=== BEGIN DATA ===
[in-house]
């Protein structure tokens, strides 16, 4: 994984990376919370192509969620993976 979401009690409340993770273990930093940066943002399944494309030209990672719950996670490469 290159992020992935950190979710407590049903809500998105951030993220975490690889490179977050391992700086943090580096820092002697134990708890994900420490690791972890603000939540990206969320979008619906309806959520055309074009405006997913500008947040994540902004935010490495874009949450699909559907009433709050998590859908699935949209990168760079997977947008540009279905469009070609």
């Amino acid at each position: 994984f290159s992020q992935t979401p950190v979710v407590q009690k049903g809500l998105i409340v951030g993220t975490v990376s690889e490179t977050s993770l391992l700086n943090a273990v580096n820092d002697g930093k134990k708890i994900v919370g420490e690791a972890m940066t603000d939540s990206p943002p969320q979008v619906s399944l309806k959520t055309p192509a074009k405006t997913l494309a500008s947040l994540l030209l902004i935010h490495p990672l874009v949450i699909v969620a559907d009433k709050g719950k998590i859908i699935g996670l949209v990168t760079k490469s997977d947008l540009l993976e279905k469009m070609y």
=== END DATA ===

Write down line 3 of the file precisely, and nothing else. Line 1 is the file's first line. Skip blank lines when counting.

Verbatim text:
């Amino acid at each position: 994984f290159s992020q992935t979401p950190v979710v407590q009690k049903g809500l998105i409340v951030g993220t975490v990376s690889e490179t977050s993770l391992l700086n943090a273990v580096n820092d002697g930093k134990k708890i994900v919370g420490e690791a972890m940066t603000d939540s990206p943002p969320q979008v619906s399944l309806k959520t055309p192509a074009k405006t997913l494309a500008s947040l994540l030209l902004i935010h490495p990672l874009v949450i699909v969620a559907d009433k709050g719950k998590i859908i699935g996670l949209v990168t760079k490469s997977d947008l540009l993976e279905k469009m070609y």